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Dismantlement of Nuclear Power Plant (Canada)

  1. Feb 29, 2016 #1
    Hi everyone this is my first time posting here,

    First of all, excuse my english because here in Mtl we speak French mostly.

    My team and I are working on an university project in Montreal (Qc) Canada (Polytechnique) regarding the recycling of radioactive material waste. We are working on the dismantlement of a Canadian nuclear facility (situated between Ontario and the province of Quebec, it's a fictive project, but the most realistic plant studied is the ''GENTILLY'' one) .

    The first part of the project in due for this coming Wed nesday and we need to figure out a few things we couldn't find online. It regards the acceptable exposure rates / protection from gamma rays, some physics conversion we could not figure out and the concrete or carbon steel concrete for the confinement on the radioactive scorie (radioactive Ceasium).

    1. How do we go about convertir Becquerels to mSv then to eV ? Is that even possible? Any pist of solution from your part? Here are the references we have used to far:

    Références :

    http://www.hc-sc.gc.ca/ewh-semt/occup-travail/radiation/dosim/res-centre/conversion-eng.php


    http://online.unitconverterpro.com/...at=radiation---dose-equivalent&unit=1&val=400



    2. We need to figure out and come up with some NUMBERS for the confinement of the radioactive scorie (slag in english?). We thought about using the CSA norms N287 (N287.2 is unavailable at our university):

    http://shop.csa.ca/en/canada/nuclear/n2872-08-r2013/invt/27010872008)


    Références :

    http://shop.csa.ca/en/canada/nuclear/n2872-08-r2013/invt/27010872008

    3. We are pouring the molten iron into a concrete tank, and we need to figure out how much concrete (standards, norms or fomulaes) needs to be used as an absorber to contain the radio active slag.



    4. We are using two ovens to melt the radioactive iron. We need to figure out a way to transport the molten iron from oven01 to oven02 (potentially through concrete pipes, but we cannot figure out the thickness recquired to ensure staff safety).


    5. We need norms and standards (Canadian or American) for staff exposure to radioactive substance in the facility altoget her.


    Références :

    http://www.nuclearconnect.org/know-nuclear/science/protecting



    6. We know that we will have to use robotic arms and proper PPE (personal protection equipment) to deal with all this radioactive waste. Are there any formulaes that can help us with the radioactive emission linked with thickness of protective absorbent concrete pipes, equipments ?



    Thanks a lot for any reference, formulaes or solutions from your part. Please if you are a phD student working on similar thesis, or an industrial, we need concrete and clear sources as our project in for a real mining company in Quebec, Canada.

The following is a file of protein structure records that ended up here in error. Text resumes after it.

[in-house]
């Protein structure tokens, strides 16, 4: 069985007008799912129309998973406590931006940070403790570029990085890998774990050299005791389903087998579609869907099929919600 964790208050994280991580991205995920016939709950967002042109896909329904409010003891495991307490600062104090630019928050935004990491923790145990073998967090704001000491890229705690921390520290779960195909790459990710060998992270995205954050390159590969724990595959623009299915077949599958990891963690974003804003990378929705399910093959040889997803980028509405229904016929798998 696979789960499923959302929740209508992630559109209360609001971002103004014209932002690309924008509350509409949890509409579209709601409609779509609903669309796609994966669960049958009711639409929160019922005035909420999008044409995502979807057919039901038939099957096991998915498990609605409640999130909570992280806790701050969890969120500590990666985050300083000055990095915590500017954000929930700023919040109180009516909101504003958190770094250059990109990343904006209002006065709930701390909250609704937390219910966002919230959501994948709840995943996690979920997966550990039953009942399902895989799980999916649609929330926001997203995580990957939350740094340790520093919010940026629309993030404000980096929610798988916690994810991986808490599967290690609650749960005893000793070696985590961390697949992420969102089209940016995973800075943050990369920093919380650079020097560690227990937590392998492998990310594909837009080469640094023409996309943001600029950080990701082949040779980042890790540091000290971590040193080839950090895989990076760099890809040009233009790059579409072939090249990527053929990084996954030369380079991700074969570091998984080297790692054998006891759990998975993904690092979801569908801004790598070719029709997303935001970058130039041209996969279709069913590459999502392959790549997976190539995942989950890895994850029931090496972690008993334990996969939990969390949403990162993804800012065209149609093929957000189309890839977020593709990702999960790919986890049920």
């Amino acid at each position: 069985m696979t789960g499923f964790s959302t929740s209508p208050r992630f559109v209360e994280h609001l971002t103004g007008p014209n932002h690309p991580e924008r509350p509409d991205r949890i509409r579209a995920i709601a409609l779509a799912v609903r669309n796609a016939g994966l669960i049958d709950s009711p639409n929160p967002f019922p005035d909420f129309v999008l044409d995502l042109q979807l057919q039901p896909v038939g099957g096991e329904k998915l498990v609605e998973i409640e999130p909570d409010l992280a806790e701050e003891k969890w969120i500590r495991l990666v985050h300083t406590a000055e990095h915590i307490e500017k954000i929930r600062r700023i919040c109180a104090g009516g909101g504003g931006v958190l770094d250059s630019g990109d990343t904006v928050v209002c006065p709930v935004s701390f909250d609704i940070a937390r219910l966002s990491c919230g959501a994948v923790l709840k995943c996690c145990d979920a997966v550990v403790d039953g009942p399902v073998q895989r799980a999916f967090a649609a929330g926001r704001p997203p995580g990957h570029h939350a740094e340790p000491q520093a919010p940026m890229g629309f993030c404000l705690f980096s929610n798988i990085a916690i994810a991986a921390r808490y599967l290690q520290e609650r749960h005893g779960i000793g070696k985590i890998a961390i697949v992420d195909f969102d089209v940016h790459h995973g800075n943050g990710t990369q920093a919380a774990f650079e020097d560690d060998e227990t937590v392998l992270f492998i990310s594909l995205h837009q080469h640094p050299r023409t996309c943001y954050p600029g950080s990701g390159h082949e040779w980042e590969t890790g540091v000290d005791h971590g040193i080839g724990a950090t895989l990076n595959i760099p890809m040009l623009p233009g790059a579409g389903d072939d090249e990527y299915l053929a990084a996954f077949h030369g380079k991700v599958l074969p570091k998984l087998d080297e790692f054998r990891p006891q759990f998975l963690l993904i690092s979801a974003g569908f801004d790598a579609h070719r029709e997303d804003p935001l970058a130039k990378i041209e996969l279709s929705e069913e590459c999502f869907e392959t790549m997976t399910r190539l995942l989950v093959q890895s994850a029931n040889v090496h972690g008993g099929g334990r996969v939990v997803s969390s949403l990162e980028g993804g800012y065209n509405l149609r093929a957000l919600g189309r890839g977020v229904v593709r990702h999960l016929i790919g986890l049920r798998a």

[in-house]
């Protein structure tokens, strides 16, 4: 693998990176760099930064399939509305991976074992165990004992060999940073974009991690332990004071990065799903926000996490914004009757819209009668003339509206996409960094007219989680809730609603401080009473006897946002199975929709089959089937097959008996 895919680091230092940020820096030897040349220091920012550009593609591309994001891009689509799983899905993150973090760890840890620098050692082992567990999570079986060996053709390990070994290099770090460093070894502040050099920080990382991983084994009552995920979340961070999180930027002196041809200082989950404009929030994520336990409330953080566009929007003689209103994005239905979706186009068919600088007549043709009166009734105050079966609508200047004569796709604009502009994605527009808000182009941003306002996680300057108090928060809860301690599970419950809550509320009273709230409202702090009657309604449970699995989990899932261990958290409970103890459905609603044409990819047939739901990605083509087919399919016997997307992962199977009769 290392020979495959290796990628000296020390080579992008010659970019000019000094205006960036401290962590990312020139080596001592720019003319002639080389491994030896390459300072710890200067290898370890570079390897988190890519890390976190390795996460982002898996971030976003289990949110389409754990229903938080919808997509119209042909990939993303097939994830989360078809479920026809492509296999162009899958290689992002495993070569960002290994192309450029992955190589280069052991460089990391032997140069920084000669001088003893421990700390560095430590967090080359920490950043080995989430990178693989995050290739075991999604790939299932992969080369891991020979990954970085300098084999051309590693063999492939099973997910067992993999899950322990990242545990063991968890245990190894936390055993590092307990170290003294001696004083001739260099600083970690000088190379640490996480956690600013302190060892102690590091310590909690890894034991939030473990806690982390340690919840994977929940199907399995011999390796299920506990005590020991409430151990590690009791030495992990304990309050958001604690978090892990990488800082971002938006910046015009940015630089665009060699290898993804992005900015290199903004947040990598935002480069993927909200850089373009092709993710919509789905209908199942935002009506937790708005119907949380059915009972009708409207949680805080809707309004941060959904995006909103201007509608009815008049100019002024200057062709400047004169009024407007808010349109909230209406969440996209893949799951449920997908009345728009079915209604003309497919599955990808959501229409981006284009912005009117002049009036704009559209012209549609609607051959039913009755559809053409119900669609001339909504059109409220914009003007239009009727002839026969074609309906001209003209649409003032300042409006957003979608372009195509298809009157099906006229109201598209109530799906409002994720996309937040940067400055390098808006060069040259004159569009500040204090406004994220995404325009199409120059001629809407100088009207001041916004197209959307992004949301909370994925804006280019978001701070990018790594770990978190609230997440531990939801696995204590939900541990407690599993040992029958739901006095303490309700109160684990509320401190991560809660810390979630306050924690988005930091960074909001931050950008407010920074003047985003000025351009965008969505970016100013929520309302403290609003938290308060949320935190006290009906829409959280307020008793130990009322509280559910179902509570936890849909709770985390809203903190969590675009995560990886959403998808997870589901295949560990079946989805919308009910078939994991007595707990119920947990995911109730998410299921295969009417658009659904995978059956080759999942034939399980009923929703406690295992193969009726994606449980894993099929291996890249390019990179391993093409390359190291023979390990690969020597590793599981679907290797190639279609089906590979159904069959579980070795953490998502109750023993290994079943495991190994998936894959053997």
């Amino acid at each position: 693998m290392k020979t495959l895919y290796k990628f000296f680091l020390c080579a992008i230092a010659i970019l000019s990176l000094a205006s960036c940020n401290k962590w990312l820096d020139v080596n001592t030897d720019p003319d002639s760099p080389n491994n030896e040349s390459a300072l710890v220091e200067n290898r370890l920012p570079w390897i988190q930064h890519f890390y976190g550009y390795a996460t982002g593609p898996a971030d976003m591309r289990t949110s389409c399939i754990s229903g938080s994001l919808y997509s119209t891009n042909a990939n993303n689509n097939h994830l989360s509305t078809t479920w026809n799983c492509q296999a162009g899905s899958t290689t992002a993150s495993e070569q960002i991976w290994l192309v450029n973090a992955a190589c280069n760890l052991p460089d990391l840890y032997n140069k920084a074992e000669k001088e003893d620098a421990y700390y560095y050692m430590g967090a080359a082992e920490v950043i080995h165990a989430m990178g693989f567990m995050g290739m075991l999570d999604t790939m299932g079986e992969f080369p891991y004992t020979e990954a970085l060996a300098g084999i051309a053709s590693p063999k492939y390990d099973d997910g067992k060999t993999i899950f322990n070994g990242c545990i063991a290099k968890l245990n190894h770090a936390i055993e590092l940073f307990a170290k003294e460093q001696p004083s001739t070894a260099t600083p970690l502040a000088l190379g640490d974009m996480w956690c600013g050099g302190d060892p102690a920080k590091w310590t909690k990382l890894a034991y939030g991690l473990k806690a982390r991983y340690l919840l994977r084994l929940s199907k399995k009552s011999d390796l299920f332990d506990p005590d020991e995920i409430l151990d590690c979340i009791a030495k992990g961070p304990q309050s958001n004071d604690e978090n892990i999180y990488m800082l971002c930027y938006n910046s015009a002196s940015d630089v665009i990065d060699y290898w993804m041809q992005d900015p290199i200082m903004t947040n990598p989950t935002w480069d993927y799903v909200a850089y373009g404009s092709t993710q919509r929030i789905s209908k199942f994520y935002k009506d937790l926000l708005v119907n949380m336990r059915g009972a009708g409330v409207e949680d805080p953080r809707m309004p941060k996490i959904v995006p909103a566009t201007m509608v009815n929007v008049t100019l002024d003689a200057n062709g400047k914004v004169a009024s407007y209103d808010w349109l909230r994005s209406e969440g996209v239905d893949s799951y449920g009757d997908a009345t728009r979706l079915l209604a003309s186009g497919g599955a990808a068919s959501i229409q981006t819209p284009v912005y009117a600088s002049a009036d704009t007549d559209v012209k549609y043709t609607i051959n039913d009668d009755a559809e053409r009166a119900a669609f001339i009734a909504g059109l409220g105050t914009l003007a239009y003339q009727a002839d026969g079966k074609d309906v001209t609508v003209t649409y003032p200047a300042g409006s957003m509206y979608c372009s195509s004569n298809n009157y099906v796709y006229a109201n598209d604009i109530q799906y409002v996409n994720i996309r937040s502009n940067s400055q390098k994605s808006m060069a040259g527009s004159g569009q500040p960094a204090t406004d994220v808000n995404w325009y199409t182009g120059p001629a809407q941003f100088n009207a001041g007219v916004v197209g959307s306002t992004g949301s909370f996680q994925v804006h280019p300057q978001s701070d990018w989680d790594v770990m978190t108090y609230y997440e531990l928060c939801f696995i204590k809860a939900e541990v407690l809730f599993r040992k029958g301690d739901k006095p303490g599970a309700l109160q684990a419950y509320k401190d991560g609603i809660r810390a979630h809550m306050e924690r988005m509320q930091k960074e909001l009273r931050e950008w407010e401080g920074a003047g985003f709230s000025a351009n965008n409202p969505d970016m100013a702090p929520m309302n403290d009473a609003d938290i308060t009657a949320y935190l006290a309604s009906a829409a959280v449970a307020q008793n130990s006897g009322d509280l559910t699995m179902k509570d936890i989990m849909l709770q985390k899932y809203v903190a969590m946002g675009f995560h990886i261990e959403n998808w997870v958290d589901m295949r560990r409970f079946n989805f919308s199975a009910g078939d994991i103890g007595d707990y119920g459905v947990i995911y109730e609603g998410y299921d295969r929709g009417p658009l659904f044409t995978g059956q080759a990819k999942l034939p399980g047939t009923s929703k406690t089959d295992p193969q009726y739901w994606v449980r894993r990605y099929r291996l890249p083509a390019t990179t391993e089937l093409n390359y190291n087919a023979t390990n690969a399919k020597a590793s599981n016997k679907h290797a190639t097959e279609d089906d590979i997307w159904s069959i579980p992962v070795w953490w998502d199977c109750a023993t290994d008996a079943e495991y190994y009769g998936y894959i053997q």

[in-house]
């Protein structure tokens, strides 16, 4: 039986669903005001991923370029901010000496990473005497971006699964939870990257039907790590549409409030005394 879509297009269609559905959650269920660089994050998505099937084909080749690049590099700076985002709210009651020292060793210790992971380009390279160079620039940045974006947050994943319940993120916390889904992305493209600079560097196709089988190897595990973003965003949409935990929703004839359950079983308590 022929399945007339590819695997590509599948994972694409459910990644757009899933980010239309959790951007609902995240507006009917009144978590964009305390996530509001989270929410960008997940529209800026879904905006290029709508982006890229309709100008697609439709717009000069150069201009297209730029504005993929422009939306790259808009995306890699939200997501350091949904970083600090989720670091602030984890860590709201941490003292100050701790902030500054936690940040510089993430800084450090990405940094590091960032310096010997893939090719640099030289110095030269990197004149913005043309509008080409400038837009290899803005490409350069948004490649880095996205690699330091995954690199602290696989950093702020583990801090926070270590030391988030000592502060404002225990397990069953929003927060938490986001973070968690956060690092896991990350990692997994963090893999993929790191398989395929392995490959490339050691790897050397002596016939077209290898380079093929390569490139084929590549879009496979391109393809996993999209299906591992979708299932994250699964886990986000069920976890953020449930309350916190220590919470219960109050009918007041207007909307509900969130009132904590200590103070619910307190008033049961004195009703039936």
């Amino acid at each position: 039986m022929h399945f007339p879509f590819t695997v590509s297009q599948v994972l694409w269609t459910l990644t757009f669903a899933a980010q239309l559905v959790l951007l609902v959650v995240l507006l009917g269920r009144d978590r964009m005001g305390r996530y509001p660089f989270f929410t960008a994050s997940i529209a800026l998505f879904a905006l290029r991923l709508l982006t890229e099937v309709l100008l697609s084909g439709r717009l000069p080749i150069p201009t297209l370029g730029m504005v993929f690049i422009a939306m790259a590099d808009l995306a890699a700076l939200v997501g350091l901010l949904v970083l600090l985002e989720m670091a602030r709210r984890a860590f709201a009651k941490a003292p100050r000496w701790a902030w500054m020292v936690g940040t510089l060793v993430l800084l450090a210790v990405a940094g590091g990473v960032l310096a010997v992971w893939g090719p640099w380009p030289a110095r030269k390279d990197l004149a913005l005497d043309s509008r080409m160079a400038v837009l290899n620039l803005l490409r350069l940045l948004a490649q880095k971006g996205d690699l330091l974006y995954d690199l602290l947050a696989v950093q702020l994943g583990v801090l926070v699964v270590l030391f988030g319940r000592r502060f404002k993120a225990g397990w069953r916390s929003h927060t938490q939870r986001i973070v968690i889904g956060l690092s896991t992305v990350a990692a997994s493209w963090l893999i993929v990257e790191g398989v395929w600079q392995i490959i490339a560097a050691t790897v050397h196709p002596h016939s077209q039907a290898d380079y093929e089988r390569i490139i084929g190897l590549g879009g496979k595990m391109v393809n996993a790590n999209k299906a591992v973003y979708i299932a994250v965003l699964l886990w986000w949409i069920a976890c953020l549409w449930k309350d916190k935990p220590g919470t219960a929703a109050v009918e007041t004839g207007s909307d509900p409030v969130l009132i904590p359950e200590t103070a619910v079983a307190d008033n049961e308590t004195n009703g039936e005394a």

Cyril St-Amand
    4th year chemical engineering student at École Polytechnique de Montréal

    2016-02-29
     

    Attached Files:

  2. jcsd
  3. Feb 29, 2016 #2

    etudiant

    User Avatar
    Gold Member

    Hi Cyril,
    No nuclear expert, but the old civil defense documents produced by the Canadian Armed Services would give you good numbers for thickness of cement or shielding to protect from hazardous radiation. Do note it was all given as thickness to reduce the dose by half, so you then cumulate multiple layers to get the reduction you need.
    There is no simple conversion of becquerels to dose, because the former only measures number of disintegrations per minute. You must specify the atom involved to know what radioactive emission are produced and how hazardous they are. Only then can a dose be determined.
    Note that concrete is expensive and inflexible as shielding material. Water works pretty well and is cheap, try to use it as much as possible.
    Melting contaminated iron has its own challenges, as the contaminants often get mobilized that way, so there are filtering problems. Why do it?
    Have you considered cutting up the pieces instead? Abrasive slurries under high pressure can cut the very thick metal involved reasonably effectively.
    Good luck on your project!
     
  4. Mar 1, 2016 #3
    Melting of radioactive metal scrap seems to be pointless, it only releases more volatile compounds (paint, rust, grease, etc). The resulting ingots are economically useless, as they are still radioactive (even if slightly), and no one would want to use that for anything - it's not like this planet suffers from the lack of metal product vendors.